New recommendations for children's screen time and media usage

November 5, 2014 Susanna Block, MD

Screen time is a hot topic for parents, especially in our tech-savvy part of the world. In 2001 the American Academy of Pediatrics addressed the subject of screen time and recommended no more than 2 hours of screen time per day and none for children under 2 years of age . The world has changed considerably since 2001 and screens are more prevalent than ever. Recent surveys suggest that the average child in the US actually spends about 5 hours per day in front of a screen. Recent data (2013) suggest that the average 8 year old spends up to 8 hours per day in front of a screen. Some teens spend up to 11 hours per day in front of a screen. This is not a surprise since 75% of teens have their own phones and most teens text. The average teen sends 3,364 texts per month.

The changing world of media has prompted new recommendations with the hope of fostering a healthy approach to media. New technology provides many learning opportunities but there are also drawbacks. There is still much to learn about how screen time impacts children and research is ongoing. We know that screen time limits active play and social time. New research from the University of California Los Angeles suggests that children who spend time in front of screens may have their ability to recognize emotions limited. The study found that 6th graders who spent 5 days without exposure to technology were better at reading human emotions than kids who have regular access to electronic devices during the study.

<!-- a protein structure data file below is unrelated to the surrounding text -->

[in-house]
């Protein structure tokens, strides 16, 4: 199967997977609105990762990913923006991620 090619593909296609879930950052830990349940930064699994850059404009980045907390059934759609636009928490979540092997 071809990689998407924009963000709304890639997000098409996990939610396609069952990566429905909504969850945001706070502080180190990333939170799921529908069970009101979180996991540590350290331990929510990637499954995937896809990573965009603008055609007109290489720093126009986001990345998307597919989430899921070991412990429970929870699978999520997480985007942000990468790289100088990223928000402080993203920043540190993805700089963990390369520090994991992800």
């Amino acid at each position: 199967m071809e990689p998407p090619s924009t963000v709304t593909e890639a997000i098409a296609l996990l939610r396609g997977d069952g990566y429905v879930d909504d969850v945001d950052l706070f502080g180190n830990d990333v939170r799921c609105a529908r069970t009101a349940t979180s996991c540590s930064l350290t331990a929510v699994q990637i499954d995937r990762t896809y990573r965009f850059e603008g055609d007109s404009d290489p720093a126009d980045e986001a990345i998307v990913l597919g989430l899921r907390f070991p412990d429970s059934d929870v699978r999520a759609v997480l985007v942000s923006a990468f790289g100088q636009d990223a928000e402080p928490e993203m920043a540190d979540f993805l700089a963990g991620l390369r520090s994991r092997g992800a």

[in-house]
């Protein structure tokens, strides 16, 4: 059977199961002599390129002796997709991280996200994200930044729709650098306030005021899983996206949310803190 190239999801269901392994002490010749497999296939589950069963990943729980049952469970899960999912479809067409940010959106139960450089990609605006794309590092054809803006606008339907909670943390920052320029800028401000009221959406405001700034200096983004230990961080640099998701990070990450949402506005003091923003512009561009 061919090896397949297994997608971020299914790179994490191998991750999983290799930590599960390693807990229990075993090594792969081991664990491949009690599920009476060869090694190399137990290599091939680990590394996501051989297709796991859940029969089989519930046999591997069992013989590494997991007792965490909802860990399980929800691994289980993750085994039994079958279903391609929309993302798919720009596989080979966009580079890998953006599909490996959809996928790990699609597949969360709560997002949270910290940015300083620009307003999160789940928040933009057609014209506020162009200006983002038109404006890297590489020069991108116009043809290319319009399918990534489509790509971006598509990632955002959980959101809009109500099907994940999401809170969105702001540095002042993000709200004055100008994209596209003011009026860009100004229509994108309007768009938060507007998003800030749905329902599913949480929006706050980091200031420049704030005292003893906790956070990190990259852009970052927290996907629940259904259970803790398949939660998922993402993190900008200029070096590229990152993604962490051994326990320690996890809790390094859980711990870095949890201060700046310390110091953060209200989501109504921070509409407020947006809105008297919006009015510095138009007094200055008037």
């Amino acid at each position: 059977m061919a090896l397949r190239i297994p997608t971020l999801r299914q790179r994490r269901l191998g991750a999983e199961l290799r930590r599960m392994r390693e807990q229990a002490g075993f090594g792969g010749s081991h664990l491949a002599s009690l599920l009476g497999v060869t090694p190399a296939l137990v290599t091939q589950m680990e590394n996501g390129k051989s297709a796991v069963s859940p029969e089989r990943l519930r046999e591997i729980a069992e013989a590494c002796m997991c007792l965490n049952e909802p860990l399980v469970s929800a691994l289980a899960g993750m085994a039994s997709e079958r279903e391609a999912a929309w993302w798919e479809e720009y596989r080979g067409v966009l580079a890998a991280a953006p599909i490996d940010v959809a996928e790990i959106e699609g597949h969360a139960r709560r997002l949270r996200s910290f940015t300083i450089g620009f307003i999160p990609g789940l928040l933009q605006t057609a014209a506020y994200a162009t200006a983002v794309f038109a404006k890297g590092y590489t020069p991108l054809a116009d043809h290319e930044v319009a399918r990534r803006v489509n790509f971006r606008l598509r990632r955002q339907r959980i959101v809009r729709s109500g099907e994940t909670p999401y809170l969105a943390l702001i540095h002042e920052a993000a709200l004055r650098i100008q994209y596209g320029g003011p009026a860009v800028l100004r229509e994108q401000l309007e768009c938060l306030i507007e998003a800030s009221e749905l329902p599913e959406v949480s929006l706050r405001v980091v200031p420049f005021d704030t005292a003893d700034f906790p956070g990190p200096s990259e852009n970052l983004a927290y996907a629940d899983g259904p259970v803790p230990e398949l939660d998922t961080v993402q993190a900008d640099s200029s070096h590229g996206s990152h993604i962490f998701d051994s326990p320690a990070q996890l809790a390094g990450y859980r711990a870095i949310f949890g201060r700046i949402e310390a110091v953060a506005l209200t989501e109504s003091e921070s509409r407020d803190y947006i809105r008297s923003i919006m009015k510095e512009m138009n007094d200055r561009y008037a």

Parents are also guilty of overdoing screen time. Children notice this and the consequences can be concerning. One study found that the children of parents who were most absorbed in their devices were more likely to have behavioral problems and act out.

We all use screens in our daily lives and the goal is to have a healthy approach to media. Pediatricians are now including an assessment of media use with their annual wellness exams. Families are counseled to avoid having media in the bedroom and to avoid screen time well before bedtime.

New recommendations include:

  • Consider making a media use plan that includes mealtime and bedtime curfews
  • Co-viewing programs with children and discussing their value
  • Children should not have access to screens and Internet in their bedrooms.
  • No more than 2 hours of entertainment screen time per day
  • Avoid screens for children under 2 years of age

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